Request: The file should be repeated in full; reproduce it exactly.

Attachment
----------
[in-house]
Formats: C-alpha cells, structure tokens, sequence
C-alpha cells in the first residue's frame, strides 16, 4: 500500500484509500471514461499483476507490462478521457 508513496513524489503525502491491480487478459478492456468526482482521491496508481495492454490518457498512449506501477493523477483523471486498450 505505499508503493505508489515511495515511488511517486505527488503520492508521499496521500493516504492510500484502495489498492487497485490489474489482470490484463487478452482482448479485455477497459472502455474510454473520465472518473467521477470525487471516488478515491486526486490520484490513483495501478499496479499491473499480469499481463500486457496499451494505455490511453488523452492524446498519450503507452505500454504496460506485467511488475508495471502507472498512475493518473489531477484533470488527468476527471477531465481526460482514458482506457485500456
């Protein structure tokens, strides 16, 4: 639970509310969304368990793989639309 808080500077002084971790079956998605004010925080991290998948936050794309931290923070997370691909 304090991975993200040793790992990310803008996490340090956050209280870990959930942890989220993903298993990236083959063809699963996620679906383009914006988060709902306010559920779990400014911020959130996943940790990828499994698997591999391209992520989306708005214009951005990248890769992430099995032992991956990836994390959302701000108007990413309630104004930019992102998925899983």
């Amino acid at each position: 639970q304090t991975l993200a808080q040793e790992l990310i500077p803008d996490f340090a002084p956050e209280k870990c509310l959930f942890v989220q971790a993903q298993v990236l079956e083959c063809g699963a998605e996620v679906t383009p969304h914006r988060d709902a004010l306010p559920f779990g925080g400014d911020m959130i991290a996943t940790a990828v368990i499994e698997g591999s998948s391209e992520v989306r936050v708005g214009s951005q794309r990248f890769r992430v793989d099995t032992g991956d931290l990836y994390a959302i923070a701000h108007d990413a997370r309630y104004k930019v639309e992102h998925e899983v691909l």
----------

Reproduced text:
[in-house]
Formats: C-alpha cells, structure tokens, sequence
C-alpha cells in the first residue's frame, strides 16, 4: 500500500484509500471514461499483476507490462478521457 508513496513524489503525502491491480487478459478492456468526482482521491496508481495492454490518457498512449506501477493523477483523471486498450 505505499508503493505508489515511495515511488511517486505527488503520492508521499496521500493516504492510500484502495489498492487497485490489474489482470490484463487478452482482448479485455477497459472502455474510454473520465472518473467521477470525487471516488478515491486526486490520484490513483495501478499496479499491473499480469499481463500486457496499451494505455490511453488523452492524446498519450503507452505500454504496460506485467511488475508495471502507472498512475493518473489531477484533470488527468476527471477531465481526460482514458482506457485500456
């Protein structure tokens, strides 16, 4: 639970509310969304368990793989639309 808080500077002084971790079956998605004010925080991290998948936050794309931290923070997370691909 304090991975993200040793790992990310803008996490340090956050209280870990959930942890989220993903298993990236083959063809699963996620679906383009914006988060709902306010559920779990400014911020959130996943940790990828499994698997591999391209992520989306708005214009951005990248890769992430099995032992991956990836994390959302701000108007990413309630104004930019992102998925899983």
């Amino acid at each position: 639970q304090t991975l993200a808080q040793e790992l990310i500077p803008d996490f340090a002084p956050e209280k870990c509310l959930f942890v989220q971790a993903q298993v990236l079956e083959c063809g699963a998605e996620v679906t383009p969304h914006r988060d709902a004010l306010p559920f779990g925080g400014d911020m959130i991290a996943t940790a990828v368990i499994e698997g591999s998948s391209e992520v989306r936050v708005g214009s951005q794309r990248f890769r992430v793989d099995t032992g991956d931290l990836y994390a959302i923070a701000h108007d990413a997370r309630y104004k930019v639309e992102h998925e899983v691909l």